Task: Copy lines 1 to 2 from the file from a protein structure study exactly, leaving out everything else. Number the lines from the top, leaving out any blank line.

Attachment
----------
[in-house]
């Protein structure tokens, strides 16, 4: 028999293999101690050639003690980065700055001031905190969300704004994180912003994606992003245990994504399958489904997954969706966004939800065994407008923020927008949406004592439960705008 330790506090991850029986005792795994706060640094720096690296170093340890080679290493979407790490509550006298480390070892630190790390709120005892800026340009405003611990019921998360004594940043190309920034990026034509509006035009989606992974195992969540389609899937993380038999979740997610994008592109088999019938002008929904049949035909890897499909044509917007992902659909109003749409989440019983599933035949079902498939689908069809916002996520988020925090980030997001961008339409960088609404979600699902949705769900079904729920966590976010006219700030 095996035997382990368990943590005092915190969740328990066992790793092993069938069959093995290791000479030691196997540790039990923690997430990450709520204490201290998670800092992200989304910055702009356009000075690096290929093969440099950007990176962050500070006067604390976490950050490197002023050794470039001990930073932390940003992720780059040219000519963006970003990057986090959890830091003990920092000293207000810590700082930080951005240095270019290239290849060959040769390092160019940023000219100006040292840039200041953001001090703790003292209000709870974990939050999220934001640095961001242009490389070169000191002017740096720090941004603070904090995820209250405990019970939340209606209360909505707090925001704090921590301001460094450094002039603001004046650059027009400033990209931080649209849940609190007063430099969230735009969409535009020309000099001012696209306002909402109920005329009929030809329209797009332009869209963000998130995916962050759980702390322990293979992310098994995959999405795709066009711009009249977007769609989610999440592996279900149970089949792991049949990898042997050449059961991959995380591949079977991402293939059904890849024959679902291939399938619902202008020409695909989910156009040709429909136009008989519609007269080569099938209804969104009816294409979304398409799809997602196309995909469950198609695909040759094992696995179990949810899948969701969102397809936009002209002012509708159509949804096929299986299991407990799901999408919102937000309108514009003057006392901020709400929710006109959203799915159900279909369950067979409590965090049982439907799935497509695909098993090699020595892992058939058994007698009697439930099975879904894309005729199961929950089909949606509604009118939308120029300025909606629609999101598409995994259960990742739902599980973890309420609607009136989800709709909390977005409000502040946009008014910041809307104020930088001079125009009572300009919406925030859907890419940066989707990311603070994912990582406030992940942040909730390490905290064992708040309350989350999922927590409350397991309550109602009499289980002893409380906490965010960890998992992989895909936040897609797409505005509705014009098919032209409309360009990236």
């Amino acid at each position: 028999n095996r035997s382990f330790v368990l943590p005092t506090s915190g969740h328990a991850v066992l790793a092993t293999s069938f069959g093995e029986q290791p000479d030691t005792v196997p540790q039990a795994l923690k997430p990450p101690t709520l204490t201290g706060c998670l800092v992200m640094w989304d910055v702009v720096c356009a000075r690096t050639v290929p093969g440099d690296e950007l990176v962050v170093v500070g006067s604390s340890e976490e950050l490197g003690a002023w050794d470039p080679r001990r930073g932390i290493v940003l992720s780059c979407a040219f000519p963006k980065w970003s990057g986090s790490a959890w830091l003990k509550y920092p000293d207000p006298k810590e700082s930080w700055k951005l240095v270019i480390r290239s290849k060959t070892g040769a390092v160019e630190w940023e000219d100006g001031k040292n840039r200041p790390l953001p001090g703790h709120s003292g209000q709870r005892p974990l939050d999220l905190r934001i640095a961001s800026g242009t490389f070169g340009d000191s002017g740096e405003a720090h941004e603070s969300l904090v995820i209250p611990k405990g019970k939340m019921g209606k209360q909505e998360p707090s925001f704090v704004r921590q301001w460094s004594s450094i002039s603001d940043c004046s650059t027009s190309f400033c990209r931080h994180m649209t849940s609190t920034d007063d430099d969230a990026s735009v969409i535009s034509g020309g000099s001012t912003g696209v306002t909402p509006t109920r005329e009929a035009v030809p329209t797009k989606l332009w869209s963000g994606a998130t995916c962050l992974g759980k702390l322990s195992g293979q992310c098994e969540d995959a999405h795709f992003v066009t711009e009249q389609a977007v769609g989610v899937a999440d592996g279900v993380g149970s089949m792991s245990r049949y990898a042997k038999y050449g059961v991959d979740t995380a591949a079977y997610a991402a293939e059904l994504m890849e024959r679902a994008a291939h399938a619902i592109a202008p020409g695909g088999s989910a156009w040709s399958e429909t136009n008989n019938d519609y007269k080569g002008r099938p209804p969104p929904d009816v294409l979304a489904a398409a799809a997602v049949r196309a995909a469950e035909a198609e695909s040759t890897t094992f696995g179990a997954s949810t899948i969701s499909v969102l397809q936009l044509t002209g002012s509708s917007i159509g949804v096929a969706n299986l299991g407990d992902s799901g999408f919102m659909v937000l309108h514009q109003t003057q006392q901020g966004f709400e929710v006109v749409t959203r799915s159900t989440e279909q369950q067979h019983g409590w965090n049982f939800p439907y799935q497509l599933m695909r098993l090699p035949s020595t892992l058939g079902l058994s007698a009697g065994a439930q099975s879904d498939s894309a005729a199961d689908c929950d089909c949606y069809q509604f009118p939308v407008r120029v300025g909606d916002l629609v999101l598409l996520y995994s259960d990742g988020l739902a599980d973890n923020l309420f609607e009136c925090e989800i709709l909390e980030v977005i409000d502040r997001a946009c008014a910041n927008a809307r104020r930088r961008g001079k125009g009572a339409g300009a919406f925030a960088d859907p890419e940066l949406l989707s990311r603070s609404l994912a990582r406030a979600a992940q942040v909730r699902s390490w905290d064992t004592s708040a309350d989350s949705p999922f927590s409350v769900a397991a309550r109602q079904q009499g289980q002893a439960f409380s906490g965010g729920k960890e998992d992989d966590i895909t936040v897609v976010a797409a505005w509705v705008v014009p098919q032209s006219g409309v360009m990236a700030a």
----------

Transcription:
[in-house]
């Protein structure tokens, strides 16, 4: 028999293999101690050639003690980065700055001031905190969300704004994180912003994606992003245990994504399958489904997954969706966004939800065994407008923020927008949406004592439960705008 330790506090991850029986005792795994706060640094720096690296170093340890080679290493979407790490509550006298480390070892630190790390709120005892800026340009405003611990019921998360004594940043190309920034990026034509509006035009989606992974195992969540389609899937993380038999979740997610994008592109088999019938002008929904049949035909890897499909044509917007992902659909109003749409989440019983599933035949079902498939689908069809916002996520988020925090980030997001961008339409960088609404979600699902949705769900079904729920966590976010006219700030 095996035997382990368990943590005092915190969740328990066992790793092993069938069959093995290791000479030691196997540790039990923690997430990450709520204490201290998670800092992200989304910055702009356009000075690096290929093969440099950007990176962050500070006067604390976490950050490197002023050794470039001990930073932390940003992720780059040219000519963006970003990057986090959890830091003990920092000293207000810590700082930080951005240095270019290239290849060959040769390092160019940023000219100006040292840039200041953001001090703790003292209000709870974990939050999220934001640095961001242009490389070169000191002017740096720090941004603070904090995820209250405990019970939340209606209360909505707090925001704090921590301001460094450094002039603001004046650059027009400033990209931080649209849940609190007063430099969230735009969409535009020309000099001012696209306002909402109920005329009929030809329209797009332009869209963000998130995916962050759980702390322990293979992310098994995959999405795709066009711009009249977007769609989610999440592996279900149970089949792991049949990898042997050449059961991959995380591949079977991402293939059904890849024959679902291939399938619902202008020409695909989910156009040709429909136009008989519609007269080569099938209804969104009816294409979304398409799809997602196309995909469950198609695909040759094992696995179990949810899948969701969102397809936009002209002012509708159509949804096929299986299991407990799901999408919102937000309108514009003057006392901020709400929710006109959203799915159900279909369950067979409590965090049982439907799935497509695909098993090699020595892992058939058994007698009697439930099975879904894309005729199961929950089909949606509604009118939308120029300025909606629609999101598409995994259960990742739902599980973890309420609607009136989800709709909390977005409000502040946009008014910041809307104020930088001079125009009572300009919406925030859907890419940066989707990311603070994912990582406030992940942040909730390490905290064992708040309350989350999922927590409350397991309550109602009499289980002893409380906490965010960890998992992989895909936040897609797409505005509705014009098919032209409309360009990236």